Police culture crippling cybercrime fight

A senior UK policeman has warned that finding funding for the fight against cybercrime is becoming increasingly difficult

A senior UK high-tech crime buster has warned that his investigations are being severely hampered by a lack of money and has said funding could still be pared down further to the point that police units such as his become untenable.

Speaking at the Computer and Internet Crime Conference in London, DC Tony Noble from Surrey Police Computer Crime Unit said many reported incidents of cybercrime, such as hacking or data theft from within a company, don't get investigated due to "an accountancy culture" in the police force.

"If I have a company come to me with something they want investigated I have to personally battle for the funding," he said. "Just because you report a crime it doesn't mean you will get it investigated."

"As an investigator I've seen crimes where £100,000 has been lost turned down."

Noble said the funding available doesn't even stretch as far as providing him with a car, despite the fact he has to visit sites all over Surrey, and much of his budget goes on hiring outside expertise such as forensics companies, due to a lack of expertise in-house.

Noble actually describes the level of funding he receives as "very lucky" and expressed concern that this 'luck' may run out.

"We've been very lucky but we're aware this funding may dry up."

The problem he identifies is a Catch-22 situation whereby he lacks the funding to secure significant numbers of convictions, yet must do so to prove there is even a problem of cybercrime in the UK.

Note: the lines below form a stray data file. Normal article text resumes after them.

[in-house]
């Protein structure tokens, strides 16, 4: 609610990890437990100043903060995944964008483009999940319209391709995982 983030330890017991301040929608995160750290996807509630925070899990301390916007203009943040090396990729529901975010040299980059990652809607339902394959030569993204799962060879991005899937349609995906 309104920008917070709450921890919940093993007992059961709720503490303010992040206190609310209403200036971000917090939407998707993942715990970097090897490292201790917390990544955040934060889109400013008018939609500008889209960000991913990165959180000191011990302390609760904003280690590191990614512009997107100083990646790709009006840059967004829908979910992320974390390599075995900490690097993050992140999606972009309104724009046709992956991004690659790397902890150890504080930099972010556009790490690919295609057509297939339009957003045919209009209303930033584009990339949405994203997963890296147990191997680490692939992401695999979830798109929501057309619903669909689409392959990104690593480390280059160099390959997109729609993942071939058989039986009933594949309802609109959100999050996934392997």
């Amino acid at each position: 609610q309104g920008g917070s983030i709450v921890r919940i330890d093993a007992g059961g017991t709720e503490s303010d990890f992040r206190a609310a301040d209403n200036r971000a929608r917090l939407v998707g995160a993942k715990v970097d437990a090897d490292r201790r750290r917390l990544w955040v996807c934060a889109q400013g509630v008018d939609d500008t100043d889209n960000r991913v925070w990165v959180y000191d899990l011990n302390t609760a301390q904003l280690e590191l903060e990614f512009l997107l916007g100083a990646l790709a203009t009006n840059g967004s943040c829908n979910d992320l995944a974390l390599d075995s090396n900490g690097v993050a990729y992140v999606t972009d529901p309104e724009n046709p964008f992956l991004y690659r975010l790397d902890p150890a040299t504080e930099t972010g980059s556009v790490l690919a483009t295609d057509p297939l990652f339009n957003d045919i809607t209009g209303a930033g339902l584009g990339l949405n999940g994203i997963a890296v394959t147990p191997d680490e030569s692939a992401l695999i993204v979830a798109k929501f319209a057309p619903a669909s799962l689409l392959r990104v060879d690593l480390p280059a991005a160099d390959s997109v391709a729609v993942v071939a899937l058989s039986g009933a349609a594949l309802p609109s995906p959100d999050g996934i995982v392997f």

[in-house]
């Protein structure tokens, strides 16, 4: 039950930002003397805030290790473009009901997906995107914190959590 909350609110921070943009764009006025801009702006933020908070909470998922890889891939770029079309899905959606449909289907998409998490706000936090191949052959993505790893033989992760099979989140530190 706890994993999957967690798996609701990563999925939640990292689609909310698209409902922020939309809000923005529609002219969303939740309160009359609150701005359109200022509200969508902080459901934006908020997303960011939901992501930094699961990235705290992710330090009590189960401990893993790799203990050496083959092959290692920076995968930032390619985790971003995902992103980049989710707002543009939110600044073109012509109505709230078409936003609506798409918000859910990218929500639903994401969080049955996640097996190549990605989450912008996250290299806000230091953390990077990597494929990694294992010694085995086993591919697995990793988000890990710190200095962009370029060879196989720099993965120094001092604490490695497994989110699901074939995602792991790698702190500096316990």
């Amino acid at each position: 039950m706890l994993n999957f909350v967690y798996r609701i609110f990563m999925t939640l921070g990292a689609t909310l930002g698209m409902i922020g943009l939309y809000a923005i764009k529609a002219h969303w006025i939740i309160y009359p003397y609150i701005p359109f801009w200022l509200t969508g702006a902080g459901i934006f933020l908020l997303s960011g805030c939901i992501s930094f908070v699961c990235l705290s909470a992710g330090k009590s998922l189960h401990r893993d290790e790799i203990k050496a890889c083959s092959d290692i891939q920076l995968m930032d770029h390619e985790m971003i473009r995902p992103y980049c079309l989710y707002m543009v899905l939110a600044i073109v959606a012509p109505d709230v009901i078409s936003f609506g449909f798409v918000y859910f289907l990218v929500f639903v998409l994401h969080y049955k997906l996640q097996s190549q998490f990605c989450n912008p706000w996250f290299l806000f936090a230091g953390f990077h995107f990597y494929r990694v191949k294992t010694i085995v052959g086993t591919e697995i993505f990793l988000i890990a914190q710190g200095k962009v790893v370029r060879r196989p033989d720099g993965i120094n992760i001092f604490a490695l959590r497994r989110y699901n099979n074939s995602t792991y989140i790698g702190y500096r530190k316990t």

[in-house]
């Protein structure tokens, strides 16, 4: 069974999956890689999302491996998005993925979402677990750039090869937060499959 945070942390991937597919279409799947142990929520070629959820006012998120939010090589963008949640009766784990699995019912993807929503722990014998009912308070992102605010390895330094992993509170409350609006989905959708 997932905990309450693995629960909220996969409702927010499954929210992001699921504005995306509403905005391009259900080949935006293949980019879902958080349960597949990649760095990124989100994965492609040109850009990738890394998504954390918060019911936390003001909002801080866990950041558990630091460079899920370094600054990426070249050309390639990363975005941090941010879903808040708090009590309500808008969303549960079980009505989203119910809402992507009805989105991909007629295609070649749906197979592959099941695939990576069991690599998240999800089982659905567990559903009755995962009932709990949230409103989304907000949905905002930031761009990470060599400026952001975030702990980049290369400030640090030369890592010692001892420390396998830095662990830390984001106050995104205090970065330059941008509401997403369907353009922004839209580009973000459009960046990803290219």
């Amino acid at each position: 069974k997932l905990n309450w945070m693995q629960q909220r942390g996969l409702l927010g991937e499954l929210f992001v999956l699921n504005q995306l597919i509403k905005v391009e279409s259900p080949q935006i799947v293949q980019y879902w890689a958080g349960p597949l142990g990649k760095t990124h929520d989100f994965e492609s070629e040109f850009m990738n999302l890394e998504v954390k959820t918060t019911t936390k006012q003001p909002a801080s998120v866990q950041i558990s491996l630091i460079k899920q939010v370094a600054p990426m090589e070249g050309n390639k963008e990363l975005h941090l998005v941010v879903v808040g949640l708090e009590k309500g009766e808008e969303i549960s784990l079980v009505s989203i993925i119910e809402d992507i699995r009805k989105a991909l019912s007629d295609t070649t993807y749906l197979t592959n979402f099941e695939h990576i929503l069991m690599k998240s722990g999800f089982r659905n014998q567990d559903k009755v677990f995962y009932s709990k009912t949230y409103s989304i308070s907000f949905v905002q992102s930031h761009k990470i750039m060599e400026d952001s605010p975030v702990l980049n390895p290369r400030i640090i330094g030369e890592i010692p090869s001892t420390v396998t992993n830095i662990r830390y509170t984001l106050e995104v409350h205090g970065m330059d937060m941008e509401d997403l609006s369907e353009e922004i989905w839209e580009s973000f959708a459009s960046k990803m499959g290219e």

"If we can't prove we have a cybercrime problem in the UK then the funding will be directed to whatever else is flavour of the month," he said.

Noble also admitted the police still have a long way to go before they are up to speed on the various ways in which cybercrime can manifest. While each of the 45 constabularies in the UK now has a dedicated cybercrime investigator, Noble admitted these individuals may still be the only person who comes close to understanding a technical complaint, citing a "sorry, we don't do computers" culture among front desk and uniformed police.

And even if companies do get through to the dedicated computer crime investigator, they may be surprised by the level of expertise. Noble warned that many will be novices on many types of cybercrime and complete strangers to some.

"You might speak to an officer on one high-tech crime unit with a complaint about a DoS (denial of service) attack and he really might not know where you are going with it.

"You may have to help him out because he's going to need you to be the expert."

Perhaps it's unsurprising then that convictions for cybercrime are still few and far between but Noble offered some reassurance to those companies whose crimes do get investigated.

"If we don't get them in the criminal court, we'll sure get them in the civil court," he said. The evidence collected in association with forensics specialists means "if we can't get them beyond reasonable doubt we'll certainly get them on balance of probability," said Noble.

But such good news comes with a slight catch.

"We will give that evidence to the company at a price," he said. "We may pay £10,000 for a specialist forensic investigation. We have to recover our costs somehow."

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